What I wasn’t ready for, was that the teacher would tell me when I could or couldn’t use the facilities. When a kid has to go, a kid has to go. Holding it wasn’t an option for a four-year-old.
Despite the adultish knowledge I possess now, my grey-haired teacher did not appear to share this opinion in 1973 and felt that I could perfectly well contain my need until I walked, yes, I said walked, the nearly two miles (and yes, I have mapped it) home in the hot Arizona afternoon sunshine.
During reading time, I sat squirming. Then, at recess she watched me, forbidding me to enter the bathroom, which was a playground rule for some inexplicable reason. Unable to attend to my needs, I ran for the cement tunnel and hid my shame in my drawers, hoping no one would notice.
Crime and Punishment
Unfortunately, my schoolmates did notice, and, as a result, my teacher made a big “stink” about it, proclaiming to all that I was obviously still too young to potty myself properly. As such, I was, in her opinion, ineligible for the lofty educational halls where she conducted her rigorous kindergarten coursework or to be granted a seat among her pupils.
I spent the rest of the day standing in the corner of class with everyone staring and giggling and never made a friend the rest of that year or the next. I thought things might change in second grade, but I was mistaken.
Bullying Story #2
A Special Day Out
Around 1975 or so, my mom gave me a perm which resulted in the chopping off of all my hair, which brought about the wearing of a scarf for my school photo. That’s neither here nor there. What is important is an incident that happened with another teacher that year.
On my birthday, which fell in October, my mom decided that I needed to have a special day out. She called me in sick at school and we went to the mall for a day of shopping. My mother bought me a pretty necklace and it was an all-around special enough day for me that it was memorable and I was thrilled.
My recollection is a bit faulty here because I recall being alone with mom which is highly unlikely. I also vividly remember the necklace being an Annie necklace, which isn’t possible.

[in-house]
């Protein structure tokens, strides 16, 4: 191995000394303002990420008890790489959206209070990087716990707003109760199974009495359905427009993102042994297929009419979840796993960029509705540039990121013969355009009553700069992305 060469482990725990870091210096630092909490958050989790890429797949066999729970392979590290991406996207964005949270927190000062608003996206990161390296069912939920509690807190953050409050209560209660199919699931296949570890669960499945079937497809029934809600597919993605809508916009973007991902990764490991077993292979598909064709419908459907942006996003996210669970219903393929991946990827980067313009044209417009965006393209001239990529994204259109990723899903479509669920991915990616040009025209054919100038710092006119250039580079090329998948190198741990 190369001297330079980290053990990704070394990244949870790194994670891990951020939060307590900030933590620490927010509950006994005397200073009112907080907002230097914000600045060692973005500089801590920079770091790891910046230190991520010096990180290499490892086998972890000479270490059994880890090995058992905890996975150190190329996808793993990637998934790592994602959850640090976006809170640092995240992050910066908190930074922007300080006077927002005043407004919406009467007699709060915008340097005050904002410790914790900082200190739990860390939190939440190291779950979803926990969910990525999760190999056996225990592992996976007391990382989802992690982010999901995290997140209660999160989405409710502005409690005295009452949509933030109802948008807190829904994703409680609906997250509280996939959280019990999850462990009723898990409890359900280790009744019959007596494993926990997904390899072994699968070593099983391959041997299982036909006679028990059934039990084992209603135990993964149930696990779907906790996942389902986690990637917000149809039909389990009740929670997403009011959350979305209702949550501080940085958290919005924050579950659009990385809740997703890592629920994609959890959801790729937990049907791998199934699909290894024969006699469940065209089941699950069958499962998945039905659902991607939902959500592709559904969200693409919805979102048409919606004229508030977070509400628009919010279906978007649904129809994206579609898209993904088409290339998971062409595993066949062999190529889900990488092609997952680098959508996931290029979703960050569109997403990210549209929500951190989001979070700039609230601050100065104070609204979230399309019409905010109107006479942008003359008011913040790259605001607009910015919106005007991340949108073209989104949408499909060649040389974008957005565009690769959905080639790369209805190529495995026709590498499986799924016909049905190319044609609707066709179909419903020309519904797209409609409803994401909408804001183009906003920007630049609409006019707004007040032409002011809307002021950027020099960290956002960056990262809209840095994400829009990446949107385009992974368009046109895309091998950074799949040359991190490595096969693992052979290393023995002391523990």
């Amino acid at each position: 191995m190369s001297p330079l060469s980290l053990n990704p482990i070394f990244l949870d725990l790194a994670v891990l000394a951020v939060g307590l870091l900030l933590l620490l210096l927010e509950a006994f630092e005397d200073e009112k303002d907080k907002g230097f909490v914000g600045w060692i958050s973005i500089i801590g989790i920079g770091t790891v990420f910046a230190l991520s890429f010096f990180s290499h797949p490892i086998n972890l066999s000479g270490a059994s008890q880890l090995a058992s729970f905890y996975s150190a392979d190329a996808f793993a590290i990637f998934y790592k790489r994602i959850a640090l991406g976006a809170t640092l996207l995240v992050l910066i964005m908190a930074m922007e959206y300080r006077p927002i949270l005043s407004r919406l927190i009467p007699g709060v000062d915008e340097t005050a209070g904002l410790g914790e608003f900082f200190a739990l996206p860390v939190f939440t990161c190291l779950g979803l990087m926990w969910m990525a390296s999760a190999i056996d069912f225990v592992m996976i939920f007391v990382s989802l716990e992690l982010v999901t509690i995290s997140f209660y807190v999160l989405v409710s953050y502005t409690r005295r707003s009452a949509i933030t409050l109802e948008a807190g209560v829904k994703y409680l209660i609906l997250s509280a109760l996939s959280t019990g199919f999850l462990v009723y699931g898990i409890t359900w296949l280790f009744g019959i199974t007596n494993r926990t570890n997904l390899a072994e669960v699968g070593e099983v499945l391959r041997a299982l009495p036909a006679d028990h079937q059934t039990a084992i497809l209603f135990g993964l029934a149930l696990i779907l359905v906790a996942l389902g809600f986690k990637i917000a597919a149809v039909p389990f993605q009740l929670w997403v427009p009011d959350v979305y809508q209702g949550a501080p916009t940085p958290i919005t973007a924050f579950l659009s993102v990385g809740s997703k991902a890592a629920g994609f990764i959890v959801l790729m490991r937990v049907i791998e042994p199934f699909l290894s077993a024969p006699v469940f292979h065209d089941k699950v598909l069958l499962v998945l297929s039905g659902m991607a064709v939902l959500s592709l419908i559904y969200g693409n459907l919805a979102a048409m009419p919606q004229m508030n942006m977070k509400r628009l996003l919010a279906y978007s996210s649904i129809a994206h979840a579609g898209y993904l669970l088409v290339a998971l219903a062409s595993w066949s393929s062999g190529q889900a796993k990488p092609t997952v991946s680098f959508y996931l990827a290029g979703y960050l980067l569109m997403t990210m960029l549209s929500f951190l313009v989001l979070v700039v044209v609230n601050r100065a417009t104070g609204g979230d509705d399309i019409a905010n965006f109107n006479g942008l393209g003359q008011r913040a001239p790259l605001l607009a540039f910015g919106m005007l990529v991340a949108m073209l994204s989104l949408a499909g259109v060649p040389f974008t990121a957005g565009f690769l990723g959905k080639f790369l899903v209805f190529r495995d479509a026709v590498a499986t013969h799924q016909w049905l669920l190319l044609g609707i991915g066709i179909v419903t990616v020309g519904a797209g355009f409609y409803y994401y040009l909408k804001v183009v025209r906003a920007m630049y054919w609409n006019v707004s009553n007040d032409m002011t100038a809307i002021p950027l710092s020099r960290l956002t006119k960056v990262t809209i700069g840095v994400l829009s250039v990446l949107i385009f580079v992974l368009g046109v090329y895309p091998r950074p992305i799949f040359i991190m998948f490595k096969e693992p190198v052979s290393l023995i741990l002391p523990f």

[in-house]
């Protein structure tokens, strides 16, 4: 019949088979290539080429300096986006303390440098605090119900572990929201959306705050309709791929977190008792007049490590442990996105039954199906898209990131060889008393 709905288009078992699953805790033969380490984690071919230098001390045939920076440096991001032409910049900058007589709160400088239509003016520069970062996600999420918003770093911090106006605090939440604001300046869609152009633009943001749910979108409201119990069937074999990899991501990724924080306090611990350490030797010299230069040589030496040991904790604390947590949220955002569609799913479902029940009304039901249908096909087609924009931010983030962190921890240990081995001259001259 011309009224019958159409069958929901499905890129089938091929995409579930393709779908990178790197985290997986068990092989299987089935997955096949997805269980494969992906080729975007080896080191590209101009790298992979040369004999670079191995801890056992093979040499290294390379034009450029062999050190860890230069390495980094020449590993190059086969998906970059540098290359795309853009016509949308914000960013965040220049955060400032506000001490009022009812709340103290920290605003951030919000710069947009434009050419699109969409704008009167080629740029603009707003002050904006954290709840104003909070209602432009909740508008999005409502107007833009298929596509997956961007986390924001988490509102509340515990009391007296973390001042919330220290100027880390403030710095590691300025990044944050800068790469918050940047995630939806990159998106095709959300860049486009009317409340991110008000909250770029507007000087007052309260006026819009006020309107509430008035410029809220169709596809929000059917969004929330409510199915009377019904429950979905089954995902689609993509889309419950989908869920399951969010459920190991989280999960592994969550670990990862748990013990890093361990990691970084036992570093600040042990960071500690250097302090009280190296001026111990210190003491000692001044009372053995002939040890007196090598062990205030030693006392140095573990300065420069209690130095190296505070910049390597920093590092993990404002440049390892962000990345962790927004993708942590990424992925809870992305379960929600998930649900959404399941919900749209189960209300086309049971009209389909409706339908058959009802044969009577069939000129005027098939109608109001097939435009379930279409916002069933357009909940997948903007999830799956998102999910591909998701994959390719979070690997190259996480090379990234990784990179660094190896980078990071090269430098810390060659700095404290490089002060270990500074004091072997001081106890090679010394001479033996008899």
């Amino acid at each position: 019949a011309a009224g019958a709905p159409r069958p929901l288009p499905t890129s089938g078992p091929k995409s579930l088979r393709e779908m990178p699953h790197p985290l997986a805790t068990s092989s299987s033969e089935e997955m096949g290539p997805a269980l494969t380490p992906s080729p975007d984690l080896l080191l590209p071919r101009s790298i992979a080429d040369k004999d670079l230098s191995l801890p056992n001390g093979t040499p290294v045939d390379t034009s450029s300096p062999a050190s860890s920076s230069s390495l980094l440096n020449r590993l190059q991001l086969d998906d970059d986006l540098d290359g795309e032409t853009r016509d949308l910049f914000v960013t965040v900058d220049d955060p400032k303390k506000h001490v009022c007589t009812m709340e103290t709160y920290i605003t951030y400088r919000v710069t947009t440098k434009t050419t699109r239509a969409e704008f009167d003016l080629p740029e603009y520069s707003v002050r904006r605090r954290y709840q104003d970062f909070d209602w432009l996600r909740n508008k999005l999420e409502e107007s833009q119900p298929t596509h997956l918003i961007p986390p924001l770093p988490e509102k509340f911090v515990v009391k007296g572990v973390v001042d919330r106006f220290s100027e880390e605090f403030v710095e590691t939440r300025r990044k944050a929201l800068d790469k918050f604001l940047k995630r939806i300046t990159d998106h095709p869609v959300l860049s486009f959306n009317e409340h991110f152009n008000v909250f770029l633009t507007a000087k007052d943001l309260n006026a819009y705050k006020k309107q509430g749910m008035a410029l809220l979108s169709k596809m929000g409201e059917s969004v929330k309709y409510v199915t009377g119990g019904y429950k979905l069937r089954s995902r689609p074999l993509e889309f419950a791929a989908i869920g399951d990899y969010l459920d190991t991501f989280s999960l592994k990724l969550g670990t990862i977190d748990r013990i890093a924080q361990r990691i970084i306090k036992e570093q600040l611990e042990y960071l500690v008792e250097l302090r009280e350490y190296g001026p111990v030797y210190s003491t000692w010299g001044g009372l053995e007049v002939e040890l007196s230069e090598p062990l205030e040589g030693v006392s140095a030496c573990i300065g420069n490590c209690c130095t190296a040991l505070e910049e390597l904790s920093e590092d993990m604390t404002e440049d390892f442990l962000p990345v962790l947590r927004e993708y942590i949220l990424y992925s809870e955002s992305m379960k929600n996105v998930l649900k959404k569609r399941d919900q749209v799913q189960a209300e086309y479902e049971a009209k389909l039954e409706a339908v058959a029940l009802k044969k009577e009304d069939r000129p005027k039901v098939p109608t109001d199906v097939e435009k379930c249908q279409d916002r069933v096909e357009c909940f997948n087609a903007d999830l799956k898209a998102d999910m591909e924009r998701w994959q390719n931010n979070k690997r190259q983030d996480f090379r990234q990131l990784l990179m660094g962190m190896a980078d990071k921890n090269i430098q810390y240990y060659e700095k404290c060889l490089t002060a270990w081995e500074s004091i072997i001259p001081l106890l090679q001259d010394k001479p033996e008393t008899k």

I checked and the film didn’t come out until 1982. In 1982 I would have been thirteen and probably wouldn’t have been as interested in an Annie necklace as a tween. I believe this necklace on the right is the gifted jewelry item I’m referring to.
On a side note, in 1982, my parents took us to see Annie and Star Trek II: The Wrath of Khan in the movie theater as a double feature. Annie was first. About Annie, there never has been, and never will be, an Annie film like this one. I’m sorry but you just can’t beat Carol Burnett, Bernadette Peters, and Tim Curry. It’s not possible. It will never be done. Just don’t try, Hollywood.
As far as Star Trek goes, I’ve been a Trekkie since I sat with my dad watching Saturday marathons in the ’70s hoping to catch a show we hadn’t seen. I associate Star Trek with my father and the Next Generation with dating my husband so the franchise means a lot to me. Many of you know I modeled my character, Mr. Kadam on Mr. Spock. When Spock died at the end of The Wrath of Khan when I saw the film in 1982, I cried so hard, I was practically inconsolable as we left the theater.
Back to the 2nd Grade
Back in school, after my birthday mall trip with my mom, the teacher took attendance. When she asked if I’d recovered from my illness, I proudly showed off my new necklace and told her I hadn’t been sick at all, but I’d had a special day instead.
She slapped her hand down on my desk and told the entire class what she thought of such behavior and that if anyone else ever tried such a thing, she’d send them to the principal’s office for a spanking. And, yes, the principal spanked in those days. Rumor had it, his spanking board had rusty nails embedded in the paddle. So again, no friends that year or the next.